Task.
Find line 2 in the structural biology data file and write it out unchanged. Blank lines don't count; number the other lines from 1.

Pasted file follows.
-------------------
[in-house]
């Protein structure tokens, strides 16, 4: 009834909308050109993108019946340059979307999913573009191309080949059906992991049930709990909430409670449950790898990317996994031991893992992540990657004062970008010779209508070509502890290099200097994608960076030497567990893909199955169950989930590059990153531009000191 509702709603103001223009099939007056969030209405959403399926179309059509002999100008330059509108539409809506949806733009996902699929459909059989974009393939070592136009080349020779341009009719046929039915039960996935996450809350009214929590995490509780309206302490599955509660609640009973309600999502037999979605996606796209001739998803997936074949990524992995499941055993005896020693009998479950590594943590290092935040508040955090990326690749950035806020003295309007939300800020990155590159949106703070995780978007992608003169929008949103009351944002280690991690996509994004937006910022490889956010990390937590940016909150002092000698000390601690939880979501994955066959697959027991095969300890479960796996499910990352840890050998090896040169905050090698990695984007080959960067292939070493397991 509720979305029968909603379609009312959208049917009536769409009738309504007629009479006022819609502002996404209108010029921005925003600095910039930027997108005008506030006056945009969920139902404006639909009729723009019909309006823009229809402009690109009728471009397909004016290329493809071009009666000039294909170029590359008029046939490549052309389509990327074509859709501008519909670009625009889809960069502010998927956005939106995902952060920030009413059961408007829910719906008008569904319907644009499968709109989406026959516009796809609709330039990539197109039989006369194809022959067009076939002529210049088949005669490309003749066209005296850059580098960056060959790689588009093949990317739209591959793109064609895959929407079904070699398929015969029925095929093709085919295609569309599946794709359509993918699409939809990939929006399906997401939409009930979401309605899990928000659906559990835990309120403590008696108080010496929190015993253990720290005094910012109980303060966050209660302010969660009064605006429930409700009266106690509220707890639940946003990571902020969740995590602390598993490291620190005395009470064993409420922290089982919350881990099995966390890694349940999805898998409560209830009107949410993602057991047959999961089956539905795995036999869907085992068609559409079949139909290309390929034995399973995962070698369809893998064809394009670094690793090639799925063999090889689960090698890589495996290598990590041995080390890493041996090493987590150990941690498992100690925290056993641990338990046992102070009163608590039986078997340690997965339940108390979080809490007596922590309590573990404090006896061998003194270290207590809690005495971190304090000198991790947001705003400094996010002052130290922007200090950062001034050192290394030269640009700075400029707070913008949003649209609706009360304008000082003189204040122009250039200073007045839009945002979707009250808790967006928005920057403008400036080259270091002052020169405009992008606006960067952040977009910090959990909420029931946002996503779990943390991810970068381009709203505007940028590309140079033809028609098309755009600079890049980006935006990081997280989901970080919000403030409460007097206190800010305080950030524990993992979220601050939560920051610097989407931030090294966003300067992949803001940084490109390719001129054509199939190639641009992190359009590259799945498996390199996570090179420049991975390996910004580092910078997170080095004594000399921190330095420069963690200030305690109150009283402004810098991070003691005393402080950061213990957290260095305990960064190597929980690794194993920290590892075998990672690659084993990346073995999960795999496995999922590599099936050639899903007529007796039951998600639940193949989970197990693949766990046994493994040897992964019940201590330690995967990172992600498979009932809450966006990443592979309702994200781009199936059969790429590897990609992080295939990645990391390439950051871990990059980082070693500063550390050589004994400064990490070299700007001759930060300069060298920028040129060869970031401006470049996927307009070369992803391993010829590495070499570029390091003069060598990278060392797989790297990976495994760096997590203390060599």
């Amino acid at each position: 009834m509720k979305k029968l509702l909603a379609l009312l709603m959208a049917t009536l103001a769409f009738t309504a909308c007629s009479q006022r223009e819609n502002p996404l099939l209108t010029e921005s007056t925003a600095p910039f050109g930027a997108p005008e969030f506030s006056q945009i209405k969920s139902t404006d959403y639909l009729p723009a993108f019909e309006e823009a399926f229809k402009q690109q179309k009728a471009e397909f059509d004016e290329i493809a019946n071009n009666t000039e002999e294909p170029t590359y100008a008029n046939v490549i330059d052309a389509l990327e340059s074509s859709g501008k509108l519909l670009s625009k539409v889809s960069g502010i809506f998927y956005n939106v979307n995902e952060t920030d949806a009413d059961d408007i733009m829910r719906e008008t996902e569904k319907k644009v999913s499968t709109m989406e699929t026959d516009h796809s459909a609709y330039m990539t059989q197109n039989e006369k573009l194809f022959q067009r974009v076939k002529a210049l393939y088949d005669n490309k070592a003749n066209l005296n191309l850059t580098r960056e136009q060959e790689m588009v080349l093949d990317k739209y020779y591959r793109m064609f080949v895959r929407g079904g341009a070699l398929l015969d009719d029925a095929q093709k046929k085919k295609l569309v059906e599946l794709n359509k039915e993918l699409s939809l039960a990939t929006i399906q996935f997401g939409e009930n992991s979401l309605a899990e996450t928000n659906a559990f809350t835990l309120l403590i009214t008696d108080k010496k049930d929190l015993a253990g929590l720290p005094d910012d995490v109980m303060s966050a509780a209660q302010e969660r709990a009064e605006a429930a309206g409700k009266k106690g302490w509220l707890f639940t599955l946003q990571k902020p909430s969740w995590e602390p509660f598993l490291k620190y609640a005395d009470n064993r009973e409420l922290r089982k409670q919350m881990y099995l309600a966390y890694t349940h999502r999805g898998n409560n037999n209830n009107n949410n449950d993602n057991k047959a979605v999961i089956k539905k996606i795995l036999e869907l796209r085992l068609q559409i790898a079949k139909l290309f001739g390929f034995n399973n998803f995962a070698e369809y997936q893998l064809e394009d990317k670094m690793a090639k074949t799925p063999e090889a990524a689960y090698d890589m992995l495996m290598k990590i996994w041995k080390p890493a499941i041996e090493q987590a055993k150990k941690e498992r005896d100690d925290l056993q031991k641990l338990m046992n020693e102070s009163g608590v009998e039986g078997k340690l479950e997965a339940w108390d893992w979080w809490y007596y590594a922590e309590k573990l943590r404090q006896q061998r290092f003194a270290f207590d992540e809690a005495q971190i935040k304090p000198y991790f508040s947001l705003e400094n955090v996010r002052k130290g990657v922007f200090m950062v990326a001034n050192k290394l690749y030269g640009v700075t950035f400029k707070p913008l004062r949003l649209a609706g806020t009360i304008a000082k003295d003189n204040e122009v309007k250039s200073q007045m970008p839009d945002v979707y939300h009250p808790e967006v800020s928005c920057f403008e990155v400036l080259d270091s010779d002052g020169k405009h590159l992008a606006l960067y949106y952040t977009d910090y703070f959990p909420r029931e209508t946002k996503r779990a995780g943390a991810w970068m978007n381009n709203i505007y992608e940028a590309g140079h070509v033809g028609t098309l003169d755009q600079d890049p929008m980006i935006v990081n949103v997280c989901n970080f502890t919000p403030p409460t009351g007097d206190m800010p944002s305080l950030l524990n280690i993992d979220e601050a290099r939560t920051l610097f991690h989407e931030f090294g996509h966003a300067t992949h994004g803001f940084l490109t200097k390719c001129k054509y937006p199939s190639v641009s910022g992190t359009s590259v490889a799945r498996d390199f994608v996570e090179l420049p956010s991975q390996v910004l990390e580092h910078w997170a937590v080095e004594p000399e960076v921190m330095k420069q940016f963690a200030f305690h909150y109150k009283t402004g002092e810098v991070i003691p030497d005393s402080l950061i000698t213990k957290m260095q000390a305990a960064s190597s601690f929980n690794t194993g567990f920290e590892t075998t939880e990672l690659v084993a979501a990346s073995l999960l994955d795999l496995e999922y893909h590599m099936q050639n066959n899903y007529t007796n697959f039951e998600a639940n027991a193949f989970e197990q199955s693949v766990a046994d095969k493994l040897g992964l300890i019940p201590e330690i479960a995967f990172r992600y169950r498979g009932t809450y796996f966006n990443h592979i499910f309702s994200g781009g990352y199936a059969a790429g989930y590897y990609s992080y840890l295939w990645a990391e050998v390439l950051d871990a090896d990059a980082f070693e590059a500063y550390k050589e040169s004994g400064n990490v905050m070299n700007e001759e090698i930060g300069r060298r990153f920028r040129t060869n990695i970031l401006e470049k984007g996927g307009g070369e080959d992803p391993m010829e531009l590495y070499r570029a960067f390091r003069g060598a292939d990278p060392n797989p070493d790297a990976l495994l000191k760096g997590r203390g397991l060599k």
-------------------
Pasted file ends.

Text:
């Protein structure tokens, strides 16, 4: 009834909308050109993108019946340059979307999913573009191309080949059906992991049930709990909430409670449950790898990317996994031991893992992540990657004062970008010779209508070509502890290099200097994608960076030497567990893909199955169950989930590059990153531009000191 509702709603103001223009099939007056969030209405959403399926179309059509002999100008330059509108539409809506949806733009996902699929459909059989974009393939070592136009080349020779341009009719046929039915039960996935996450809350009214929590995490509780309206302490599955509660609640009973309600999502037999979605996606796209001739998803997936074949990524992995499941055993005896020693009998479950590594943590290092935040508040955090990326690749950035806020003295309007939300800020990155590159949106703070995780978007992608003169929008949103009351944002280690991690996509994004937006910022490889956010990390937590940016909150002092000698000390601690939880979501994955066959697959027991095969300890479960796996499910990352840890050998090896040169905050090698990695984007080959960067292939070493397991 509720979305029968909603379609009312959208049917009536769409009738309504007629009479006022819609502002996404209108010029921005925003600095910039930027997108005008506030006056945009969920139902404006639909009729723009019909309006823009229809402009690109009728471009397909004016290329493809071009009666000039294909170029590359008029046939490549052309389509990327074509859709501008519909670009625009889809960069502010998927956005939106995902952060920030009413059961408007829910719906008008569904319907644009499968709109989406026959516009796809609709330039990539197109039989006369194809022959067009076939002529210049088949005669490309003749066209005296850059580098960056060959790689588009093949990317739209591959793109064609895959929407079904070699398929015969029925095929093709085919295609569309599946794709359509993918699409939809990939929006399906997401939409009930979401309605899990928000659906559990835990309120403590008696108080010496929190015993253990720290005094910012109980303060966050209660302010969660009064605006429930409700009266106690509220707890639940946003990571902020969740995590602390598993490291620190005395009470064993409420922290089982919350881990099995966390890694349940999805898998409560209830009107949410993602057991047959999961089956539905795995036999869907085992068609559409079949139909290309390929034995399973995962070698369809893998064809394009670094690793090639799925063999090889689960090698890589495996290598990590041995080390890493041996090493987590150990941690498992100690925290056993641990338990046992102070009163608590039986078997340690997965339940108390979080809490007596922590309590573990404090006896061998003194270290207590809690005495971190304090000198991790947001705003400094996010002052130290922007200090950062001034050192290394030269640009700075400029707070913008949003649209609706009360304008000082003189204040122009250039200073007045839009945002979707009250808790967006928005920057403008400036080259270091002052020169405009992008606006960067952040977009910090959990909420029931946002996503779990943390991810970068381009709203505007940028590309140079033809028609098309755009600079890049980006935006990081997280989901970080919000403030409460007097206190800010305080950030524990993992979220601050939560920051610097989407931030090294966003300067992949803001940084490109390719001129054509199939190639641009992190359009590259799945498996390199996570090179420049991975390996910004580092910078997170080095004594000399921190330095420069963690200030305690109150009283402004810098991070003691005393402080950061213990957290260095305990960064190597929980690794194993920290590892075998990672690659084993990346073995999960795999496995999922590599099936050639899903007529007796039951998600639940193949989970197990693949766990046994493994040897992964019940201590330690995967990172992600498979009932809450966006990443592979309702994200781009199936059969790429590897990609992080295939990645990391390439950051871990990059980082070693500063550390050589004994400064990490070299700007001759930060300069060298920028040129060869970031401006470049996927307009070369992803391993010829590495070499570029390091003069060598990278060392797989790297990976495994760096997590203390060599």